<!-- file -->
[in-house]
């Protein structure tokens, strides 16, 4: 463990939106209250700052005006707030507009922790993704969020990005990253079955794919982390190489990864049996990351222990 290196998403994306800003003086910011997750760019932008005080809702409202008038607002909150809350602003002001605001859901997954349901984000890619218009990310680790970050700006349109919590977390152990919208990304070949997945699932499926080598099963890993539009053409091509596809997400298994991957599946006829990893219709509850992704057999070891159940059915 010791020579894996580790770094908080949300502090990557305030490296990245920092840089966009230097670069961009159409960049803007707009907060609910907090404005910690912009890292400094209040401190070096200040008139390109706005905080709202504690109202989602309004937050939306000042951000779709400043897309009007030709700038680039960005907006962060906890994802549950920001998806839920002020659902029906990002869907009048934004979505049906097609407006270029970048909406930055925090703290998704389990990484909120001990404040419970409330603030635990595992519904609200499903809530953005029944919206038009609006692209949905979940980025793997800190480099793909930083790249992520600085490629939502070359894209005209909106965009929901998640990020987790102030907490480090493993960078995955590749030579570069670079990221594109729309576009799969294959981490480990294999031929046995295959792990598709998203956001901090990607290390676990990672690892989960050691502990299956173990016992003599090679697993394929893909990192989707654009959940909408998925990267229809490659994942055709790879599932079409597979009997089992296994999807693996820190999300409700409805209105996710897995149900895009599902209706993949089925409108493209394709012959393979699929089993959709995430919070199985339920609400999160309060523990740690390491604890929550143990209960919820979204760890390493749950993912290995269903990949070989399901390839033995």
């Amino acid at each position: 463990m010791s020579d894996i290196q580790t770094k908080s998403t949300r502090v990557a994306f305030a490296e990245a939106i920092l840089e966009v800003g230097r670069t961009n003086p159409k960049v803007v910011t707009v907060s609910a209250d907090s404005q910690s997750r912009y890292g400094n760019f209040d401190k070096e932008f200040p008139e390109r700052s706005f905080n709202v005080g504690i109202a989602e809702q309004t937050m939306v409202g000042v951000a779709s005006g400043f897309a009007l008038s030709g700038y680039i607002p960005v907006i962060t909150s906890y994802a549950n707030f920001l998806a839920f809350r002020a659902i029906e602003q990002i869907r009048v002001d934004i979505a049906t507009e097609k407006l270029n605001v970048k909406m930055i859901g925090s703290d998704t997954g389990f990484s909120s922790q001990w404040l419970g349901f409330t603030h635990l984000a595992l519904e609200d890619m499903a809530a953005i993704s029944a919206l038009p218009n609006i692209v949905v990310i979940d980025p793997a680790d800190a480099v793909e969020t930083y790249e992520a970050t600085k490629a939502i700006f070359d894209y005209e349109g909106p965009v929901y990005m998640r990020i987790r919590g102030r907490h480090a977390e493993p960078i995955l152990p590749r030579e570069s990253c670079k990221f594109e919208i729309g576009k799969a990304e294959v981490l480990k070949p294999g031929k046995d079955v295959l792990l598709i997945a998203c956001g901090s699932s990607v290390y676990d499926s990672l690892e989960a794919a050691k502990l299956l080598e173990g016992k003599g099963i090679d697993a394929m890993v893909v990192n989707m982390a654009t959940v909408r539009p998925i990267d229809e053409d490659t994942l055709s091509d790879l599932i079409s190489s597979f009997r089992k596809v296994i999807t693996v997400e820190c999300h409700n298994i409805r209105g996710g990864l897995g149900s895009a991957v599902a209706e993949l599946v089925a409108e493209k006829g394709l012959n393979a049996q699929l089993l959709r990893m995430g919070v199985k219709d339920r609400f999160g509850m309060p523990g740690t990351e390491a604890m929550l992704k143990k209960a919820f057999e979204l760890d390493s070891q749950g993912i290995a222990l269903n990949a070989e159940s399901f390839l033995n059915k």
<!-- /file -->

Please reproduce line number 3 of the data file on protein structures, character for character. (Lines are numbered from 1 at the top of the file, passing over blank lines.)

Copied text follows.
């Amino acid at each position: 463990m010791s020579d894996i290196q580790t770094k908080s998403t949300r502090v990557a994306f305030a490296e990245a939106i920092l840089e966009v800003g230097r670069t961009n003086p159409k960049v803007v910011t707009v907060s609910a209250d907090s404005q910690s997750r912009y890292g400094n760019f209040d401190k070096e932008f200040p008139e390109r700052s706005f905080n709202v005080g504690i109202a989602e809702q309004t937050m939306v409202g000042v951000a779709s005006g400043f897309a009007l008038s030709g700038y680039i607002p960005v907006i962060t909150s906890y994802a549950n707030f920001l998806a839920f809350r002020a659902i029906e602003q990002i869907r009048v002001d934004i979505a049906t507009e097609k407006l270029n605001v970048k909406m930055i859901g925090s703290d998704t997954g389990f990484s909120s922790q001990w404040l419970g349901f409330t603030h635990l984000a595992l519904e609200d890619m499903a809530a953005i993704s029944a919206l038009p218009n609006i692209v949905v990310i979940d980025p793997a680790d800190a480099v793909e969020t930083y790249e992520a970050t600085k490629a939502i700006f070359d894209y005209e349109g909106p965009v929901y990005m998640r990020i987790r919590g102030r907490h480090a977390e493993p960078i995955l152990p590749r030579e570069s990253c670079k990221f594109e919208i729309g576009k799969a990304e294959v981490l480990k070949p294999g031929k046995d079955v295959l792990l598709i997945a998203c956001g901090s699932s990607v290390y676990d499926s990672l690892e989960a794919a050691k502990l299956l080598e173990g016992k003599g099963i090679d697993a394929m890993v893909v990192n989707m982390a654009t959940v909408r539009p998925i990267d229809e053409d490659t994942l055709s091509d790879l599932i079409s190489s597979f009997r089992k596809v296994i999807t693996v997400e820190c999300h409700n298994i409805r209105g996710g990864l897995g149900s895009a991957v599902a209706e993949l599946v089925a409108e493209k006829g394709l012959n393979a049996q699929l089993l959709r990893m995430g919070v199985k219709d339920r609400f999160g509850m309060p523990g740690t990351e390491a604890m929550l992704k143990k209960a919820f057999e979204l760890d390493s070891q749950g993912i290995a222990l269903n990949a070989e159940s399901f390839l033995n059915k």